by Alex Larson
To clean the oceans of all the plastic waste, humans will need to get ingenuitive in their attempt to clean up the ocean and much more important, in how to prevent it.
While finding an alternative to plastic that is practical to replicate on such a large scale has been a challenge, many people across the world are doing what they can to try and clean up the plastic that is in the sea.
Now, Irish fishing trawlers will be used to remove plastic waste from the oceans by the end of 2019, according to Minister for Agriculture, Food and the Marine, Michael Creed.
Creed called for all trawlers to get involved in the Clean Oceans Initiative by the end of this year.
“A coordinated action is required,” he said, “to address the serious issue of pollution of the Oceans with plastics.”
Fishing ports, harbours and piers all need to get involved, said Creed, and added that he hoped the industry would build on the work it had been doing voluntarily to date.
With an estimated 15-51 trillion pieces of plastic already estimated to be in the ocean today, that number will only grow at a rapid pace in the future. By 2050, plastic pollution is estimated to outweigh all fish in the ocean.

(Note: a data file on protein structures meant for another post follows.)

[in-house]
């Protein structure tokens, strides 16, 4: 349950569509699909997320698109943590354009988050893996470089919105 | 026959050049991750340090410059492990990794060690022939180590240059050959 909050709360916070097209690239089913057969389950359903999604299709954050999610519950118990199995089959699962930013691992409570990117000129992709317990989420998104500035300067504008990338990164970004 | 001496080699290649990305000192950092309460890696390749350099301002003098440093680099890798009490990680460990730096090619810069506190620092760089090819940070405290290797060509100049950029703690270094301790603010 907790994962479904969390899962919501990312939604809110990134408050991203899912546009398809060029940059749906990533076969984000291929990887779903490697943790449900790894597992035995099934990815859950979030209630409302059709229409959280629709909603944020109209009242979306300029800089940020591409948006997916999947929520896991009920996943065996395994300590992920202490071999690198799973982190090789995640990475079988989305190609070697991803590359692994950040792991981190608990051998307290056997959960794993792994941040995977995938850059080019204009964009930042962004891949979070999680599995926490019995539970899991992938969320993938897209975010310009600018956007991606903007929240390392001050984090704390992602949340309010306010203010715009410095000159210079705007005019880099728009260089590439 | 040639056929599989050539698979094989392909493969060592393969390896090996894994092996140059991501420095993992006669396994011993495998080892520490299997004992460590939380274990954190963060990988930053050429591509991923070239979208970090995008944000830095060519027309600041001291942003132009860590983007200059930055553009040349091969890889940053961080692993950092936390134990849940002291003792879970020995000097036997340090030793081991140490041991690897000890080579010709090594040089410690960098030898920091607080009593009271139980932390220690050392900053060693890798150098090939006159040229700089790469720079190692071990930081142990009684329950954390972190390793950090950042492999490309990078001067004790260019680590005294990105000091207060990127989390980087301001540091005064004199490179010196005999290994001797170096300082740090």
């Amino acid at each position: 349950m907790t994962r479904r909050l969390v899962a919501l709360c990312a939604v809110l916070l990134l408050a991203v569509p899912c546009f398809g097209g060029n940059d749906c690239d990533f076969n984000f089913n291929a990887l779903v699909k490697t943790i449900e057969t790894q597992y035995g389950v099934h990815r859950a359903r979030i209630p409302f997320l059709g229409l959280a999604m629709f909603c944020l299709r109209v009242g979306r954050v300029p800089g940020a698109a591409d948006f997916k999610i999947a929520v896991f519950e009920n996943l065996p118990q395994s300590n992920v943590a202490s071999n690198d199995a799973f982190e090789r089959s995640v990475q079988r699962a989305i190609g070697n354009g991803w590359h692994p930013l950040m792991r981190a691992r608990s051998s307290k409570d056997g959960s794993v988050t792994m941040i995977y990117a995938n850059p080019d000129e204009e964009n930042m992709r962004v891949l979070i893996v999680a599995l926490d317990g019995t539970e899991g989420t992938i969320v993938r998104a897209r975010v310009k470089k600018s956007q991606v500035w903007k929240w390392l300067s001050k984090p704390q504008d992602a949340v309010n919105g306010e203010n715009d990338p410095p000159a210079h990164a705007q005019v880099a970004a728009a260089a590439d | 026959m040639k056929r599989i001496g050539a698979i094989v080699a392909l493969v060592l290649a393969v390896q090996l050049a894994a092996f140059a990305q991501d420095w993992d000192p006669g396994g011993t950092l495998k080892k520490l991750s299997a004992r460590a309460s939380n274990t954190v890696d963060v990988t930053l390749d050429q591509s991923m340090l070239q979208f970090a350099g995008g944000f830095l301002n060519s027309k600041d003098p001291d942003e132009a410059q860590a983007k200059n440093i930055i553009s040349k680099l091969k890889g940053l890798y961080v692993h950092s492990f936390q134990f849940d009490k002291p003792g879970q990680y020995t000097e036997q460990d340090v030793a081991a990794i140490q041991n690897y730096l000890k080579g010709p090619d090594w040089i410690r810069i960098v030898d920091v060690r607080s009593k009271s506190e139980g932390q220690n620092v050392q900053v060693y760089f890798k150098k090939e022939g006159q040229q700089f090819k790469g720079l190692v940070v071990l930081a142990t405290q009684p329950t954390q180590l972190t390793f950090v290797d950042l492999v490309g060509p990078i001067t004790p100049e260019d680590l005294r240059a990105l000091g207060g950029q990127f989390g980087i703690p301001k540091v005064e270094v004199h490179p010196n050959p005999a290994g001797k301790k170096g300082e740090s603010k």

Plastic also harms the marine life and the very fish stocks that fisherman make a living in, are being impacted severely.
The plan for Irish fisherman is to actively remove garbage, plastic and man-made debris everyday, “as they go about their activity at sea”, according to Creed.
A Department of Agriculture statement said that those working in the fishing industry shared concerns about the plastics issue.
“Our fishing vessels are towing nets through the waters around our coast on a daily basis and often find debris, including waste plastics, when the nets are hauled,” said the statement.
With the hope that fisherman will be bringing home a lot of garbage after each trip out at sea, the Minister is making funding available under Ireland’s European Maritime and Fisheries Fund (EMFF), to provide storage facilities on board vessels.
The funding will also be used for “on-shore infrastructure for environmentally friendly disposal of all plastics, waste, ghost fishing gear, etc. recovered at sea.”
The Seafood Development Agency will be tasked with putting together a team of stakeholders which will include fishermen, fish farmers, net makers, harbor authorities, fish processors, community groups, Fisheries Local Action Groups (FLAGs), academics and NGOs to determine the best methods of prevention and removal.
This would also include a wider outreach to coastal communities, asking people to report back at the end of the year with more proposals for solutions for the removal and prevention of plastics in the future.